I was quite apprehensive before going to Poland as I was not sure what to expect and how I would feel during the visit. We had been prepared in our session before the trip on what to expect and how there is no correct way to react but it is all very well on being told these things, but it is different once you are there.
After the early start and the plane journey, the coldness was quite welcomed as it made us more alert and more able to experience and take in our surroundings which allowed us to see what Krakow was really like. Krakow was really pretty, and looked the same as it did in pictures from prior to the war but it was a shock to find out that the community was mostly Jewish before the war and only one Jewish person remained at the end- whether the others escaped or were sent to concentration camps.
From Krakow town, we then went on to Auschwitz 1, which now serves as a memorial museum, where we met our tour guide for the day. The main focus of our trip was to re-humanize the victims, so you can comprehend what actually happened; rather than just hearing the statistics, hearing the story. The one main sight that really stood out for me was seeing all the pairs of glasses that had been confiscated off of prisoners as well as their suitcases which had their initials on them- this very much felt human and personal to those who lost their lives. I believe that there isn’t anything that can really show the scale of what happened, until you see their belongings. The hardest part of the day was seeing the stories of the children, seeing their clothes and toys. Personally, when thinking about Auschwitz, I think about the people who worked there, I do tend to forget about those who never made it past the gates- but since my experience, I doubt I will ever forget that again.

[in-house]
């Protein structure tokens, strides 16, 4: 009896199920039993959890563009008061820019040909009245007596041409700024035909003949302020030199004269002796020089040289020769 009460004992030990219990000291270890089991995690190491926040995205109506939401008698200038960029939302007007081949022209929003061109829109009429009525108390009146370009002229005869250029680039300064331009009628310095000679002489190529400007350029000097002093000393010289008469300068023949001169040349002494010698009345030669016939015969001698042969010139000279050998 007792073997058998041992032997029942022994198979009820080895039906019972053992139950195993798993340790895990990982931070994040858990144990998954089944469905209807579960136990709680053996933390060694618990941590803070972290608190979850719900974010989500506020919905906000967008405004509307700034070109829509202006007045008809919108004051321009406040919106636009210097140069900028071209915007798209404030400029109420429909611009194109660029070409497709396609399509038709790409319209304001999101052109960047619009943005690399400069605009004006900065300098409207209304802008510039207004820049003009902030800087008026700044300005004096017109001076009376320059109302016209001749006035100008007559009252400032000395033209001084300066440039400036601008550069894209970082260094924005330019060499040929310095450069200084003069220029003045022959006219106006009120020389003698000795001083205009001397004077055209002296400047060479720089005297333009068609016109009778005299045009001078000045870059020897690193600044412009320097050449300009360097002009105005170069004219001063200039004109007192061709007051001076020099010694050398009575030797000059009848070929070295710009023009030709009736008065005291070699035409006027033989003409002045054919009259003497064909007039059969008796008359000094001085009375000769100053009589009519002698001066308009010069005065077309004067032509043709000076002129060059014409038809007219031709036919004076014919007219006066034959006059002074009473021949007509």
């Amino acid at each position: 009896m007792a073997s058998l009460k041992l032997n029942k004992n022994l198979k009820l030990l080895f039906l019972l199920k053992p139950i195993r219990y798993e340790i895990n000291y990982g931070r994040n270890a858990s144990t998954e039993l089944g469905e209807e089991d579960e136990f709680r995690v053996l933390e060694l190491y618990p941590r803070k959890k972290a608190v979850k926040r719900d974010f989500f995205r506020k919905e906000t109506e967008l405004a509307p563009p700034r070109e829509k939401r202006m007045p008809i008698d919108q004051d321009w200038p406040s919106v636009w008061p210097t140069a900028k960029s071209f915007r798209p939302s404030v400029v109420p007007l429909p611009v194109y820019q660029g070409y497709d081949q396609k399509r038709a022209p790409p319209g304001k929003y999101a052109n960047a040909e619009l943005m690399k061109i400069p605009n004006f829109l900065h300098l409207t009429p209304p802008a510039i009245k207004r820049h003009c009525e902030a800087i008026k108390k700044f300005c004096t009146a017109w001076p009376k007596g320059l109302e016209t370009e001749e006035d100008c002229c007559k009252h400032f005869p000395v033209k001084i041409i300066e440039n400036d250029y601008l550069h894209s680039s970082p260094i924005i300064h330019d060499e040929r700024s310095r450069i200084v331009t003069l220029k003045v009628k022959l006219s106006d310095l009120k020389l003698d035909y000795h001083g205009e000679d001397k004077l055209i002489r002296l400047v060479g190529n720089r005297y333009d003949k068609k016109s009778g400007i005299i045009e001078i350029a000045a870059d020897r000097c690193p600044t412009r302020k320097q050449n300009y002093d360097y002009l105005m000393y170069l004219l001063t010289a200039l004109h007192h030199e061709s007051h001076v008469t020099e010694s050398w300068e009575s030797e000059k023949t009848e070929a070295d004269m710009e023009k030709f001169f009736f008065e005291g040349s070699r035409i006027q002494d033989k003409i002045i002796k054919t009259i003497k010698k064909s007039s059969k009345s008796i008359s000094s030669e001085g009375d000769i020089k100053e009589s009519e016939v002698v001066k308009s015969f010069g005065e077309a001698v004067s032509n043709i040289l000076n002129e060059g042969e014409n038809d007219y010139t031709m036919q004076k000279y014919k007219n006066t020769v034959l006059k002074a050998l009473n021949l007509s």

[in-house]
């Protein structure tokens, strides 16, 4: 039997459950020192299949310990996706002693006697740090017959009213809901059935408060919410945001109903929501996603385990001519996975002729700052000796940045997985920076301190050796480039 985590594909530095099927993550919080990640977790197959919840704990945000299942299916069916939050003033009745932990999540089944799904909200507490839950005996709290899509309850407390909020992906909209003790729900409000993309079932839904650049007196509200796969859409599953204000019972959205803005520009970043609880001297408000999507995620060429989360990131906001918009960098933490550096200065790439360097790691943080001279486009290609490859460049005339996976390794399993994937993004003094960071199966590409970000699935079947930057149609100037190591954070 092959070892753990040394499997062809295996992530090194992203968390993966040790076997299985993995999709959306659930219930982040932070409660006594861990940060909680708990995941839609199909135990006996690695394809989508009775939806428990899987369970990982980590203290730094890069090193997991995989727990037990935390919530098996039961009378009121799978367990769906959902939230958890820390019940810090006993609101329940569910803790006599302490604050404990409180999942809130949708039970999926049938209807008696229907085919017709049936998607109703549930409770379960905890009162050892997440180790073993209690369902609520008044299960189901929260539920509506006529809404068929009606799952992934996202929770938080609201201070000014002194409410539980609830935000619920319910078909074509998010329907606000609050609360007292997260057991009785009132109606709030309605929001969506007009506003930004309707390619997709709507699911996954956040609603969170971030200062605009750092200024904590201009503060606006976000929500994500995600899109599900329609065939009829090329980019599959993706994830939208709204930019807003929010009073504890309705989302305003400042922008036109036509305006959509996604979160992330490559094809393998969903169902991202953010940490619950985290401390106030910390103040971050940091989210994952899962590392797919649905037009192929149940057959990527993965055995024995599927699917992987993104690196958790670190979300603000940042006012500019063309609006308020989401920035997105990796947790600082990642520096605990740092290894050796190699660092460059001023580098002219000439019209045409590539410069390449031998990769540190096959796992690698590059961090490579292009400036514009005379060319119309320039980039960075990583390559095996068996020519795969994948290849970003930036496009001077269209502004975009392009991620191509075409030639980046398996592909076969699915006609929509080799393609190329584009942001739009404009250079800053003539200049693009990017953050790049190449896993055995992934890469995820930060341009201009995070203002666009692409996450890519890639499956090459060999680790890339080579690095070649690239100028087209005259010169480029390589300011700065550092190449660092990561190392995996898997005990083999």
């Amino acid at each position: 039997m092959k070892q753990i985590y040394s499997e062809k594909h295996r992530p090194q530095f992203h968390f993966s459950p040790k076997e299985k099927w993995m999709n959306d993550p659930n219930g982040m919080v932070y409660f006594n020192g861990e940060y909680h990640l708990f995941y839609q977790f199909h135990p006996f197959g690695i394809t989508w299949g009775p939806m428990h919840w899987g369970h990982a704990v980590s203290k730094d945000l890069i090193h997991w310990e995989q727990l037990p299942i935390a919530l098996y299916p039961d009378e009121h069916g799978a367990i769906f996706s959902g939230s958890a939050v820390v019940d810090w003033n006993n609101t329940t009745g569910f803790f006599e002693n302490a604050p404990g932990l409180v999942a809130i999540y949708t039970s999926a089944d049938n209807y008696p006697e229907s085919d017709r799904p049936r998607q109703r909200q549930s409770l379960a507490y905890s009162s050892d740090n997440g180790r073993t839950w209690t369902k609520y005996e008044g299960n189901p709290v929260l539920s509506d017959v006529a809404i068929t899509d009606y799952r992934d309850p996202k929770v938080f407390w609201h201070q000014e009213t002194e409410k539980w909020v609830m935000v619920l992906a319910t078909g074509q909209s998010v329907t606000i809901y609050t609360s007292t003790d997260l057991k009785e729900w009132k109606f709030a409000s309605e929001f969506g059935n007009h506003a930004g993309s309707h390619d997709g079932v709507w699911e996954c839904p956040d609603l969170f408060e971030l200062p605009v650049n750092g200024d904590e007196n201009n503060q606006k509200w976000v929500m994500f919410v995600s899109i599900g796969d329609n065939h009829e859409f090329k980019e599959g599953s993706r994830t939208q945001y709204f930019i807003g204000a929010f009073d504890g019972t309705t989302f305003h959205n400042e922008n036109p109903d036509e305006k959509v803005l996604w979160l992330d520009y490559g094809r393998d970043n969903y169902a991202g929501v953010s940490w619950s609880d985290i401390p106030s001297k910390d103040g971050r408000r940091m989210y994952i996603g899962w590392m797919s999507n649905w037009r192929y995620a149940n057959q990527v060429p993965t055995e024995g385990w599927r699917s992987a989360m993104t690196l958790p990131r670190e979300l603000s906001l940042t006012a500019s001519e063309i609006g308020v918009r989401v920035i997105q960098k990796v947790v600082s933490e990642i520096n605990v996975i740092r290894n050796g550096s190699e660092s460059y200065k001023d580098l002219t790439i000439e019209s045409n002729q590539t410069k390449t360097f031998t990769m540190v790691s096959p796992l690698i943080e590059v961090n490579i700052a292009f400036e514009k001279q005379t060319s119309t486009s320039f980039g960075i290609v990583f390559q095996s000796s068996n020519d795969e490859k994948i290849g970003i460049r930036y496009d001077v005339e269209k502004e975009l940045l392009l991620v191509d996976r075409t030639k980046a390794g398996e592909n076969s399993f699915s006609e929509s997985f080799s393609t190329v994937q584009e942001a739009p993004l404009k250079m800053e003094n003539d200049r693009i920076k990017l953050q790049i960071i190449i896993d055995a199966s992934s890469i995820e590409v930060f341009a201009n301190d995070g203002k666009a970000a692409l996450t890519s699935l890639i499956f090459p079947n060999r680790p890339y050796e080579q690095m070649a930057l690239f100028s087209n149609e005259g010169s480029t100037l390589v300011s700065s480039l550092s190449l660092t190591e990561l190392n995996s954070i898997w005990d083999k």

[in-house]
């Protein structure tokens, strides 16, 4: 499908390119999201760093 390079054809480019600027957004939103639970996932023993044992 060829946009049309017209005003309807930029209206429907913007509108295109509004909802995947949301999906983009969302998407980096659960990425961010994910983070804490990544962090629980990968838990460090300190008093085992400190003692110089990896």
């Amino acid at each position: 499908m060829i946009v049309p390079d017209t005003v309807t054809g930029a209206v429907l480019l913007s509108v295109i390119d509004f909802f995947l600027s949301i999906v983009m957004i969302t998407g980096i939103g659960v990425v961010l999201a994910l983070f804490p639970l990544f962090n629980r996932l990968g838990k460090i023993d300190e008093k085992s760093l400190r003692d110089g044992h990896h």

The whole day, even now, still feels incomprehensible and unreal and I still can’t put my feelings of the experience into words but I know that it is one that has change my perspective on as I no longer see the number but the individuals and what they went through. I would truly recommend anyone to go and visit Auschwitz 1 & 2, if they ever get the opportunity to do so.
Birkenau (Auschwitz II), By Gemma Roche
When I first got accepted for the privilege of visiting Auschwitz-Birkenau, I was apprehensive of how I was going to react to what I was going to see; to hearing names, to actually see the scale of the camps, and to seeing where people lived before, for some, reaching their untimely end. After walking through Auschwitz I, although I was hearing names and seeing photos and belongings, I don’t think I could really comprehend the scale of the camp – comprehend the loss of the camp. Birkenau really changed that for me.